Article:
The infringement relates to photographs of Le Corbusier’s iconic armchairs and sofas. The French court decision has implications for commercial photographers wanting to feature designer furniture (or other iconic designs) in their photographs. Not surprisingly, Getty Images is appealing the decision.

Is this decision a quirk of French IP laws, or could we find that it might impact on those of us who work elsewhere? To answer this question, we need to understand the basis of the French court’s ruling.

The complaint

According to the heirs of the original designers (Le Corbusier’s heirs), their “cult objects” have enjoyed considerable prestige, as works of undisputed originality and irreproachable quality. Reproducing these works of art – even in print – is not permitted without permission. This is particularly as the photographs concerned were used in advertising to promote a wide range of subjects without permission or acknowledgement of the copyright holders.

The legal argument went: the infringing photographs reproduced the “original” features or characteristics of the LC1 armchair, the LC2 easy chair, the LC3 chair and sofa, and the LC4 chaise longue (the elements of chromed tubular steel used as a visible framework of the furniture item). In so doing without permission or acknowledgement of the copyright owners, they infringed the rights of the owners. The court agreed.

How could this be?

Under the French IP Code (Article L112-2), all “works of the mind” are protected, whatever their genre, form of expression, merit or purpose.

To some extent, copyright laws in France are broader than elsewhere – applying to works such as perfumes and fashion shows, which would struggle to achieve copyright protection in other countries.

Likely or unlikely elsewhere?

Furniture items are most likely excluded from copy-right protection in many countries. However, there is scope for Le Corbusier’s heirs (and other designers) to successfully claim copyright infringement outside France – even though the hurdle to qualify may be set much higher.

In the US, for example, industrial designs (such as furniture) can be entitled to copyright protection, depending on the creative process and the ability to separate aesthetic from utilitarian elements of the design. In Magnussen Furniture v. Collezione Europa USA, the court indicated that “if … [a] design was a … work of art created merely for its expressive form … [it can] continue to be copyrightable even if someone … used it as a table”.

Applying the same reasoning, a US court held that the design of a mannequin in Pivot Point v. Charlene Prods was fully entitled to copyright protection because “the elements [of the design] … reflect the independent, artistic judgment of the designer … [the design is] as much the result of utilitarian pressures as aesthetic choices”.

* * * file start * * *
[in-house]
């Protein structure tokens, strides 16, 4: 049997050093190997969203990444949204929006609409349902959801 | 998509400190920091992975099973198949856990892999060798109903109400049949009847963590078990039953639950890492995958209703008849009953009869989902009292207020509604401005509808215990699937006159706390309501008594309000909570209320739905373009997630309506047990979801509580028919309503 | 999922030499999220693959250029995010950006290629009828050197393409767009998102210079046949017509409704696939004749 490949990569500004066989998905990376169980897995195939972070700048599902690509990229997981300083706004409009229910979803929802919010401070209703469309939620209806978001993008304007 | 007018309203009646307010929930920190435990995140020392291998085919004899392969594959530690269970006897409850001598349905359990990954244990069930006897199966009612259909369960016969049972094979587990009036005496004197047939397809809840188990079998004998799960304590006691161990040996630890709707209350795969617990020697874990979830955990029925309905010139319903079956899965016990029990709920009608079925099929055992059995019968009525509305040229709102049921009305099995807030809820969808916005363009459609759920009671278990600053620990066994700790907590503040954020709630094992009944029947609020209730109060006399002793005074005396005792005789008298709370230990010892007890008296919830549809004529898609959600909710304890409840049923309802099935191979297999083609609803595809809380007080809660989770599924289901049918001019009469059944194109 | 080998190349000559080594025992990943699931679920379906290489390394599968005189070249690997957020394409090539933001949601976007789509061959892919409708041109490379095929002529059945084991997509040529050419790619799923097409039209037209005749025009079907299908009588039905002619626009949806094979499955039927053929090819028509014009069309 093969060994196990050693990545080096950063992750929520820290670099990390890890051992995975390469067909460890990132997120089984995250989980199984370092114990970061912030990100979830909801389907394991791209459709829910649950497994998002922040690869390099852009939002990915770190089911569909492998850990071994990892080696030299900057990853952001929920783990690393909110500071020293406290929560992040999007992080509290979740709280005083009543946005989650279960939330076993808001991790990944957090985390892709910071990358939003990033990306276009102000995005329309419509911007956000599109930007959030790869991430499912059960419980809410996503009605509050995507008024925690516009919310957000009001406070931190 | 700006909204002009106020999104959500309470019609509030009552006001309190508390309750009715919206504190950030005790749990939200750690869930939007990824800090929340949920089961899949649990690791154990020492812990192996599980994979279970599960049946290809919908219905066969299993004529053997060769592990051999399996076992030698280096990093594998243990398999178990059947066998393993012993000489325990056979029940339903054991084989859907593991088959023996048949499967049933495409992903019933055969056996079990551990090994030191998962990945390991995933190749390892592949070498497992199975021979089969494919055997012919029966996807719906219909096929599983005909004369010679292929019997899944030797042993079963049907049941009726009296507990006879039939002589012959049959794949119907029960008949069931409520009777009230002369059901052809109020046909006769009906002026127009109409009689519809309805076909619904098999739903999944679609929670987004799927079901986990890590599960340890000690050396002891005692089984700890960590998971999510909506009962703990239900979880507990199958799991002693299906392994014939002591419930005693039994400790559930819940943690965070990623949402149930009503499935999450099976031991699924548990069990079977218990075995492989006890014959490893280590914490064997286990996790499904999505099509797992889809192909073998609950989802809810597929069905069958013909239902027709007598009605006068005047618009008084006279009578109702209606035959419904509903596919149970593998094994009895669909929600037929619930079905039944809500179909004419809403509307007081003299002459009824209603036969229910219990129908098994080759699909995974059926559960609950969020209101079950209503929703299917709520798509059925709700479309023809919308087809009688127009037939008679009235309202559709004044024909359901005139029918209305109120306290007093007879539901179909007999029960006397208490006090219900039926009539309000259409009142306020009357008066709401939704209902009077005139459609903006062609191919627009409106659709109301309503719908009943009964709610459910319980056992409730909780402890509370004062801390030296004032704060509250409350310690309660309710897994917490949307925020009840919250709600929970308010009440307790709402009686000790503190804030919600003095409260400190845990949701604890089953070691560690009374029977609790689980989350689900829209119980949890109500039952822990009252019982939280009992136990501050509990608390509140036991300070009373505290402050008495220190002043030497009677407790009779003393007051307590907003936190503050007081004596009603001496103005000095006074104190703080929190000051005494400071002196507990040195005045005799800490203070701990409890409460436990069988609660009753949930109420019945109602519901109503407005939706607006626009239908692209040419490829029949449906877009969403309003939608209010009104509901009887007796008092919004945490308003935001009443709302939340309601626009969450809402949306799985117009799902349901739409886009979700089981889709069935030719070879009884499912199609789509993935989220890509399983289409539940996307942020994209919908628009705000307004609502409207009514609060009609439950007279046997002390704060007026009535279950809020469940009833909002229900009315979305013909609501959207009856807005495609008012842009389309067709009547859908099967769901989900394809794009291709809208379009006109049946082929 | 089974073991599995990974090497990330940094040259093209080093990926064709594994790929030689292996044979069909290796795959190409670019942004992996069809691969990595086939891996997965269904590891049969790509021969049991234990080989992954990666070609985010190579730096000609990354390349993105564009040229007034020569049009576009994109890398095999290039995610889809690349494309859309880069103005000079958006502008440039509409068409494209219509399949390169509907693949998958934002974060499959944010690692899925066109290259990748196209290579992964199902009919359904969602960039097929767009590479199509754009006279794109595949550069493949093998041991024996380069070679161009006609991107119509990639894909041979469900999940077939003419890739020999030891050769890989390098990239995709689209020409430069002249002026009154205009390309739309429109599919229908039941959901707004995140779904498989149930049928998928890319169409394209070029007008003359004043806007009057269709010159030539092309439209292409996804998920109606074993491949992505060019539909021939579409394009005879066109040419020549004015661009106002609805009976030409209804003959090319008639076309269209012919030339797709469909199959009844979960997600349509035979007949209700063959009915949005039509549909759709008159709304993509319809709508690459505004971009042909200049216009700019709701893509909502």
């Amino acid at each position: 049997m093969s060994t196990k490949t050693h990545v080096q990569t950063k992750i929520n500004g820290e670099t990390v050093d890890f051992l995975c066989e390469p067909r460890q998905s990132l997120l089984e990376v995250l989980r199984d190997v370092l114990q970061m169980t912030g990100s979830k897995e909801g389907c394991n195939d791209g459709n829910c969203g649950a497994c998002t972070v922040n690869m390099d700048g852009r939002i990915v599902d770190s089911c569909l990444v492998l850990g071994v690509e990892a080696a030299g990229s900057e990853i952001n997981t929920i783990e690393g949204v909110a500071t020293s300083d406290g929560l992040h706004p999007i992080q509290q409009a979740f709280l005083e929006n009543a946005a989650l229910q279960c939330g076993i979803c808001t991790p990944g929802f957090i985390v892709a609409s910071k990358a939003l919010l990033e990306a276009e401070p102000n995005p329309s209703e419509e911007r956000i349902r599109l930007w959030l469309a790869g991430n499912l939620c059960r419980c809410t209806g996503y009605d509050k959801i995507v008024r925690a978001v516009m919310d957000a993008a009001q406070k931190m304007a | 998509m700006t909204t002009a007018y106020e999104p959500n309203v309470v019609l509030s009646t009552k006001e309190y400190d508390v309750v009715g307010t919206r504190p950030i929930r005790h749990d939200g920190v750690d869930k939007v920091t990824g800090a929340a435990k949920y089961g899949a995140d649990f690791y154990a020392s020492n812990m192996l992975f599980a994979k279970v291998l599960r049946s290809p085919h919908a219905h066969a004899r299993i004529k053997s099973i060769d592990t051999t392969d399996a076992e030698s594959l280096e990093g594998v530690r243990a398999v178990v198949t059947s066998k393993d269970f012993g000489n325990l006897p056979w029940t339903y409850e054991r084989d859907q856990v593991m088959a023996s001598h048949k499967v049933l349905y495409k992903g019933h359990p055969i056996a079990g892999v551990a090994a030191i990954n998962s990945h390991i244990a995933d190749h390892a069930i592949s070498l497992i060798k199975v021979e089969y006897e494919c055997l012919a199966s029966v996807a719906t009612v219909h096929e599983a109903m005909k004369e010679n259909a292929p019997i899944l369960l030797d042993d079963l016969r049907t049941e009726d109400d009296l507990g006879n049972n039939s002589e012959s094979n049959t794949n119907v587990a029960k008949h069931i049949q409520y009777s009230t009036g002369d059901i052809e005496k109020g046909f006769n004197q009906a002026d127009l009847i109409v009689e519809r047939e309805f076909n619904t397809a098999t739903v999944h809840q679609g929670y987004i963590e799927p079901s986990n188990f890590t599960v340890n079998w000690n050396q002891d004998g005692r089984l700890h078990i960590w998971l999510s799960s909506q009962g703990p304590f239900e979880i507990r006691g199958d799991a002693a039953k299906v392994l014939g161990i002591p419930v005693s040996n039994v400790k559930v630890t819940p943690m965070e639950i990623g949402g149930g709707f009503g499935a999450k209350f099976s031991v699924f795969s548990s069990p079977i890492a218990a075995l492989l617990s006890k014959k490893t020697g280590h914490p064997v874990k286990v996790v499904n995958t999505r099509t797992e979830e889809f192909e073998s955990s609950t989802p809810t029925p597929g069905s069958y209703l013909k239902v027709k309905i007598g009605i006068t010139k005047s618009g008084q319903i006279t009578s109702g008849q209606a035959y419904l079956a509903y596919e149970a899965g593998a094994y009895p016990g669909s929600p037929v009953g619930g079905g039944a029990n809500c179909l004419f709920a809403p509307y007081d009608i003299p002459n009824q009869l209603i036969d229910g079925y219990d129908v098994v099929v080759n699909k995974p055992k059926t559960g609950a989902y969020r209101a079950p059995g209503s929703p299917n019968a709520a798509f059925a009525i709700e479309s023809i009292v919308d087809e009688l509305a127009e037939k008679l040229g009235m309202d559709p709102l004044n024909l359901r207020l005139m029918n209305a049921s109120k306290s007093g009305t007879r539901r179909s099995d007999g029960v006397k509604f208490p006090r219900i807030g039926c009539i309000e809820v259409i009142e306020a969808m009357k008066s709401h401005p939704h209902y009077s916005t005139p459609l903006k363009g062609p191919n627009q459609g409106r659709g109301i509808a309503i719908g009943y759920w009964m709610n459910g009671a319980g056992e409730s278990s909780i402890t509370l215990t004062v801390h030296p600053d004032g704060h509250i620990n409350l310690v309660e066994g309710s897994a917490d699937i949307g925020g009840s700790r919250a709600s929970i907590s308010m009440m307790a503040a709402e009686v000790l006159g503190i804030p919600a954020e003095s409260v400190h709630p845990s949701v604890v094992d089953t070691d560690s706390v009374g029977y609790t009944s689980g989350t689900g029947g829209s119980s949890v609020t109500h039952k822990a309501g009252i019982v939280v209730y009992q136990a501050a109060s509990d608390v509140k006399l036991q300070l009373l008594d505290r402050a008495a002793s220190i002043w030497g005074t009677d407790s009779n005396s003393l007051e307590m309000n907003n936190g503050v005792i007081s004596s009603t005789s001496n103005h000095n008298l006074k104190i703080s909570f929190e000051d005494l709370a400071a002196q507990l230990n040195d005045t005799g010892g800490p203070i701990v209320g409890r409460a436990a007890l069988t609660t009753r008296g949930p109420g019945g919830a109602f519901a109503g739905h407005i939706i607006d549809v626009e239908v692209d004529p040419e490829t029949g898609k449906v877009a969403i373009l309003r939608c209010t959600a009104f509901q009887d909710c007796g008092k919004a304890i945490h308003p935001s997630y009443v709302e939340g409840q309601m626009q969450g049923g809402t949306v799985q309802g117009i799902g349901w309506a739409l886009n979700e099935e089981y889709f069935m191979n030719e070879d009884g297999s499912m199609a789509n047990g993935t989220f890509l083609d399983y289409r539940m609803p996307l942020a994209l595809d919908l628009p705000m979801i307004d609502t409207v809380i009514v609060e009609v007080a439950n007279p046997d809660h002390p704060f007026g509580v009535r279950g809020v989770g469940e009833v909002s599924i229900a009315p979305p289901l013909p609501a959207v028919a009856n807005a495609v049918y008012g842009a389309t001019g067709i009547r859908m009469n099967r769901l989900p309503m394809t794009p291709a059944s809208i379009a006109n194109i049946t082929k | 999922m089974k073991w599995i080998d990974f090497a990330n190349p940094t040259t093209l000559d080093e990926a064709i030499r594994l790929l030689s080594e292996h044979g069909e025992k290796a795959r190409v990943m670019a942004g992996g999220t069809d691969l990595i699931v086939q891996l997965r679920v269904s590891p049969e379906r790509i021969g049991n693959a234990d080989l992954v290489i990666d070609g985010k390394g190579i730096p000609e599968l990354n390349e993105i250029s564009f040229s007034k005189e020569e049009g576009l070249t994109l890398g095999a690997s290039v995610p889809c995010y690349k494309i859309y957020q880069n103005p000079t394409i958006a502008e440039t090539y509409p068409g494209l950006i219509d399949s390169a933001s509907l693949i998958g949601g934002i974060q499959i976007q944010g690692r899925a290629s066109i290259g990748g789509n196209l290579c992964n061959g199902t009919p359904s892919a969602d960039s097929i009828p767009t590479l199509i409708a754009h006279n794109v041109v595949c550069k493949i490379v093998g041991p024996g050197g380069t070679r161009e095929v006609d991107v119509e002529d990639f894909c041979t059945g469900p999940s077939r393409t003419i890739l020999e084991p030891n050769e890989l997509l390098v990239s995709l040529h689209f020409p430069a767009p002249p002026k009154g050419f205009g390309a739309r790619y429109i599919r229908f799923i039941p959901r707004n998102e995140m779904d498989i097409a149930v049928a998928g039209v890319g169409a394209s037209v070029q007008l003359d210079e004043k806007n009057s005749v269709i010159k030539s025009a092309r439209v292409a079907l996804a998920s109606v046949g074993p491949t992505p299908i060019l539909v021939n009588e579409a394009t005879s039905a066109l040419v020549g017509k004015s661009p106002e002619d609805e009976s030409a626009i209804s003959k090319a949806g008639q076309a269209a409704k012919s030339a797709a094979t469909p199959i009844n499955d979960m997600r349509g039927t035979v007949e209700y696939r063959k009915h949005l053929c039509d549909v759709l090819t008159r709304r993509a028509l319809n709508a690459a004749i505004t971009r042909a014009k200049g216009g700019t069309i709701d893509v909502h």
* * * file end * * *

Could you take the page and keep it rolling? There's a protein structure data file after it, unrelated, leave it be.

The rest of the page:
Similarly, in the UK and Australia, “works of artistic craftsmanship” can enjoy copyright protection even if “industrially applied”. To qualify, there must be a significant degree of design choice relatively unconstrained by the function or utility of the article: see the Australian High Court decision Burge v. Swarbrick.

Arguably, the distinctive designs of Le Corbusier’s chromed, tubular steel frameworks were dictated by aesthetics as much as utilitarian pressures. On this basis, these objects could also enjoy copyright protection elsewhere – for example, in the US, Australia and the UK.

Reputation damage

The language of the complaint lodged in the French court also hints at another possibility. The heirs of Le Corbusier were concerned to prevent injury to the esteem attributed to Le Corbusier’s works and any “distortion of these works by the association created in the public mind between the works concerned and the products advertised”.

There are parallels in the language of the complaint with a recent case in Australia – although not in copyright. In Bodum v. DKSH Australia Pty Limited, the Federal Court held that a rival trader had engaged in misleading and deceptive conduct by reproducing the distinctive features of Bodum’s Chambord coffee plunger design. By reproducing the famous features of the iconic design, the replica traded off the vast and enduring reputation in those features, and the rival manufacturer engaged in ‘passing off’ and gave a false impression of an association with Bodum.

While this case concerned a 3D reproduction rather than 2D reproduction in photographs, it does suggest that designers of very distinctive designs can protect how reproductions (whether 2D or 3D) of their designs are used.

Too much or just a sign of the times?

To answer concerns that this is yet another illustration of intellectual property laws ‘gone mad’, these laws in fact are not new.

It is over time that laws are used, developed and applied to different circumstances. We have seen countries ‘massage’ the application of laws in the local environment to protect local industry – such as (apparently) the extension of the term of copyright to 70 years in the US to protect interests in the movie industry, as well as in France, with copyright laws that protect fragrances, fashion shows and designer objects.

You could say that the consequences are harsh. On the other hand, perhaps it forces us to be more creative – to put in that extra effort to innovate and create.  

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